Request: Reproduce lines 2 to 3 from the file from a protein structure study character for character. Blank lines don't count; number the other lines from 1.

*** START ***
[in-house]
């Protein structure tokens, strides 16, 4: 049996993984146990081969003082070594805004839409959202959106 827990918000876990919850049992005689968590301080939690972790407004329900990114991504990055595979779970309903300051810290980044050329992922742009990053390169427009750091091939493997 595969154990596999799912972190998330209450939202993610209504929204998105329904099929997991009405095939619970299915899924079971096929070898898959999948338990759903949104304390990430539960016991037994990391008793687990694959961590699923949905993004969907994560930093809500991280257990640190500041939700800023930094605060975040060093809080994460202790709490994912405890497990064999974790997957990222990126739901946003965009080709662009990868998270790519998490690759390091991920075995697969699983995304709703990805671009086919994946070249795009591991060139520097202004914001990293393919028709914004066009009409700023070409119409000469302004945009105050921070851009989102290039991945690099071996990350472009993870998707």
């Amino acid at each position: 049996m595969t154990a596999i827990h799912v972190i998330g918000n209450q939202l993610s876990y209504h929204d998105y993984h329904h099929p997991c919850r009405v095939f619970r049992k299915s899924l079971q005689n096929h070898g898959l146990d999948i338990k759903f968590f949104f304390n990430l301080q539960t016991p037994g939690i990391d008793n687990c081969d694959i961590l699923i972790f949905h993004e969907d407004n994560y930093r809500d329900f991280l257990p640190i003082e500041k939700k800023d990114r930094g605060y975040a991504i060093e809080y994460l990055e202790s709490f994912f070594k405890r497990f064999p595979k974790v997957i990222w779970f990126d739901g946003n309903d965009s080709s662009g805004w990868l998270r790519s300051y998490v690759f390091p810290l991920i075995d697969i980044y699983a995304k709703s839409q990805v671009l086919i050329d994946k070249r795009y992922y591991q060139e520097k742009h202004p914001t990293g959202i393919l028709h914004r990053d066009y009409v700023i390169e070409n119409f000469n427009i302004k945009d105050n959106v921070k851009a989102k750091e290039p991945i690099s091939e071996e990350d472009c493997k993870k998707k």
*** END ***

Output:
């Protein structure tokens, strides 16, 4: 049996993984146990081969003082070594805004839409959202959106 827990918000876990919850049992005689968590301080939690972790407004329900990114991504990055595979779970309903300051810290980044050329992922742009990053390169427009750091091939493997 595969154990596999799912972190998330209450939202993610209504929204998105329904099929997991009405095939619970299915899924079971096929070898898959999948338990759903949104304390990430539960016991037994990391008793687990694959961590699923949905993004969907994560930093809500991280257990640190500041939700800023930094605060975040060093809080994460202790709490994912405890497990064999974790997957990222990126739901946003965009080709662009990868998270790519998490690759390091991920075995697969699983995304709703990805671009086919994946070249795009591991060139520097202004914001990293393919028709914004066009009409700023070409119409000469302004945009105050921070851009989102290039991945690099071996990350472009993870998707």
């Amino acid at each position: 049996m595969t154990a596999i827990h799912v972190i998330g918000n209450q939202l993610s876990y209504h929204d998105y993984h329904h099929p997991c919850r009405v095939f619970r049992k299915s899924l079971q005689n096929h070898g898959l146990d999948i338990k759903f968590f949104f304390n990430l301080q539960t016991p037994g939690i990391d008793n687990c081969d694959i961590l699923i972790f949905h993004e969907d407004n994560y930093r809500d329900f991280l257990p640190i003082e500041k939700k800023d990114r930094g605060y975040a991504i060093e809080y994460l990055e202790s709490f994912f070594k405890r497990f064999p595979k974790v997957i990222w779970f990126d739901g946003n309903d965009s080709s662009g805004w990868l998270r790519s300051y998490v690759f390091p810290l991920i075995d697969i980044y699983a995304k709703s839409q990805v671009l086919i050329d994946k070249r795009y992922y591991q060139e520097k742009h202004p914001t990293g959202i393919l028709h914004r990053d066009y009409v700023i390169e070409n119409f000469n427009i302004k945009d105050n959106v921070k851009a989102k750091e290039p991945i690099s091939e071996e990350d472009c493997k993870k998707k």